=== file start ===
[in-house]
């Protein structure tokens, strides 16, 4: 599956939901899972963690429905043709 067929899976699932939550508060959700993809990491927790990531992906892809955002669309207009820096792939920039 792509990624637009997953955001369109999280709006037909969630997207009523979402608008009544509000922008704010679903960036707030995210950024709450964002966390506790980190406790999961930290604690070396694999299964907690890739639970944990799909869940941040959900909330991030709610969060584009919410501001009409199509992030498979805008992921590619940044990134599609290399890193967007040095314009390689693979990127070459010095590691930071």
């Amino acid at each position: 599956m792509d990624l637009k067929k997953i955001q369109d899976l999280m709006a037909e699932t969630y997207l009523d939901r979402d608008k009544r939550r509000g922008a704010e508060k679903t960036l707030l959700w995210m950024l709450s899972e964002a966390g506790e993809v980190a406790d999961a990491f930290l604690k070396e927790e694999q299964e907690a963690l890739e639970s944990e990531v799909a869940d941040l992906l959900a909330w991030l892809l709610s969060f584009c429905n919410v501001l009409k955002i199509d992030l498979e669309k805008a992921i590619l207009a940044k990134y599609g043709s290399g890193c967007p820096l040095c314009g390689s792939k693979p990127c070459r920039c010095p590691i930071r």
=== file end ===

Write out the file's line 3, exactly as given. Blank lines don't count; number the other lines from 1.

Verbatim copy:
């Amino acid at each position: 599956m792509d990624l637009k067929k997953i955001q369109d899976l999280m709006a037909e699932t969630y997207l009523d939901r979402d608008k009544r939550r509000g922008a704010e508060k679903t960036l707030l959700w995210m950024l709450s899972e964002a966390g506790e993809v980190a406790d999961a990491f930290l604690k070396e927790e694999q299964e907690a963690l890739e639970s944990e990531v799909a869940d941040l992906l959900a909330w991030l892809l709610s969060f584009c429905n919410v501001l009409k955002i199509d992030l498979e669309k805008a992921i590619l207009a940044k990134y599609g043709s290399g890193c967007p820096l040095c314009g390689s792939k693979p990127c070459r920039c010095p590691i930071r």